parenting

Monday marks a different kind of Mother's Day in South Korea. It's Single Mother's Day, an effort by civic groups to raise awareness of Korean society's unwed moms.

Despite Korea's rapid economic advancement, the country has yet to catch up to the notion of nontraditional families. Single moms are still forced into the shadows of society — ostracized by family members, discriminated against at work and all the while, trying to raise children without a network of support.

A drawing by a child in Professor Kristina Olson's study. Olson has found that transgender and non-trans girls have an equally deep sense of their gender identity.
Courtesy of Marlo Mack

When Kristina Olson, a psychology professor at the University of Washington, started looking into research on transgender children, she was surprised. It was thin at best.

Data from decades ago said that 80 percent of transgender kids revert to their born gender, but Olson was skeptical.

So she started the TransYouth Project to track transgender children to adulthood. The project has worked with 65 children across the U.S. and Canada – so far. Some are as young as 3.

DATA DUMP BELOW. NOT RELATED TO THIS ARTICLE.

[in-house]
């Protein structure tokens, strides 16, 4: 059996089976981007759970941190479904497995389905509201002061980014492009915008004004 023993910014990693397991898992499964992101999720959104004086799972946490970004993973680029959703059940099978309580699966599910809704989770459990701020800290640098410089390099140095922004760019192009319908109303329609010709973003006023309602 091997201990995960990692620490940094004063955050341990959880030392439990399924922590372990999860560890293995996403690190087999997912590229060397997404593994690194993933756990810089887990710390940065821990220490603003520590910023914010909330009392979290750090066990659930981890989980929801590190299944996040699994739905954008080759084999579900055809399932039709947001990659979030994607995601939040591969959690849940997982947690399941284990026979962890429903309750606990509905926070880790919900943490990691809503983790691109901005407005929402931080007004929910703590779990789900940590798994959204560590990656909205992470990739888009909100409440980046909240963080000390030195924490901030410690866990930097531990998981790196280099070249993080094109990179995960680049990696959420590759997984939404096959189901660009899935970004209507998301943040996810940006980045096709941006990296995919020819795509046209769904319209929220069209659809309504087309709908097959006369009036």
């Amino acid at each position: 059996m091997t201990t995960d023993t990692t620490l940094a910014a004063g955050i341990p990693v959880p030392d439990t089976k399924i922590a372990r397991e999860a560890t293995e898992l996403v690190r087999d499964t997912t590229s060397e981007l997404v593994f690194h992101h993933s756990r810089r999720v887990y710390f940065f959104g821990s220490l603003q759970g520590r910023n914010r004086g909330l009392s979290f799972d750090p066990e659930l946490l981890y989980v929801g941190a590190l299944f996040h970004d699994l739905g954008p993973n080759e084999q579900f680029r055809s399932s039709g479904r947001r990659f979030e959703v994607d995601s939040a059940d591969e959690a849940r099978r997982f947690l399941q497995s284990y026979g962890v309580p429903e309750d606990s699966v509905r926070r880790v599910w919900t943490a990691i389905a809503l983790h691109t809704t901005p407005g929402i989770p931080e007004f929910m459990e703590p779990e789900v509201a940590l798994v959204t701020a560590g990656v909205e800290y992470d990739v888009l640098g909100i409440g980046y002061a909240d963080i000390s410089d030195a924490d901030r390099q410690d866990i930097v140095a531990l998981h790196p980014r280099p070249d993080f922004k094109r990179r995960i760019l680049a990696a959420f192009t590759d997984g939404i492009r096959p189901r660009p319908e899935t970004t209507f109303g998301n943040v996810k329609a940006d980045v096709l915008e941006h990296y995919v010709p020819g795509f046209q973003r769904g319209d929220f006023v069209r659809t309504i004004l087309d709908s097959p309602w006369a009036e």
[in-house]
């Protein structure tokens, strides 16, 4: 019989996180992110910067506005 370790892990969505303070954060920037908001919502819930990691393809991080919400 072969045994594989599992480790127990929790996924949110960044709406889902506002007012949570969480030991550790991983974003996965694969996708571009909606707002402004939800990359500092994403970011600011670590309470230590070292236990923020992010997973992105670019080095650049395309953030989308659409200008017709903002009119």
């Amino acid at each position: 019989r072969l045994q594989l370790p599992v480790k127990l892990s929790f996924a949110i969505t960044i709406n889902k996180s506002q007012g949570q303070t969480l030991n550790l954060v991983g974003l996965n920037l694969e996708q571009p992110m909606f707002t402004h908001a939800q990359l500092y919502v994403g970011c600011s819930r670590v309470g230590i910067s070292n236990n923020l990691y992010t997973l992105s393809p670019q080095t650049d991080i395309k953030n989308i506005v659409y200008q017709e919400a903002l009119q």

The sperm came from Israel. It was frozen and flown to Thailand, where a South African egg donor awaited. After the egg was fertilized, the embryo traveled to Nepal and was implanted in the Indian woman who agreed to serve as the surrogate mother.

And roughly nine months later, there was a big, bouncing earthquake.

The world of international surrogacy is ... pretty complicated.

While many kids are lucky if their parents send them off to school with a ham and cheese sandwich and an apple in their packed lunches, for some, the midday meal is a work of art.

Some parents include paper napkins with hand-drawn illustrations so elaborate that children have preferred to use their own clothing to wipe up spills. Others decorate the once-boring brown paper bag with fanciful dragons and scenes from Star Wars or re-create great works of art in food. (Think Vermeer's Girl With A Pearl Earring rendered in sushi.)

Students at the Fiddleheads, an outdoor school at the Washington Park Arboretum.
Fiddleheads Family Nature School

Seattle is beginning to experiment with an unorthodox concept – outdoor preschool.

All day, all year round. Three- and 4-year-old kids would learn outside and in parks. It's more than recess – it's an outdoor classroom.

Meri Putnam, age 11. She was adopted from Ethiopia at age 5.
Courtesy of the Ryan-Putnam family

It was a long trip and many things were different. But I enjoyed it. I was young so I wasn’t that close to many people. But it was hard to let go of my grandma, who took care of me when my mom wasn’t there.   

Then I met my adoptive parents.  

I knew they were going to be my parents the second I saw them, the way they smiled at me. They were crying but trying to act calm.

Mexican-American toddlers born in the U.S. do not develop nearly as fast as white toddlers when it comes to language and pre-literacy skills. That's the main finding of a new study by the Institute of Human Development at the University of California, Berkeley.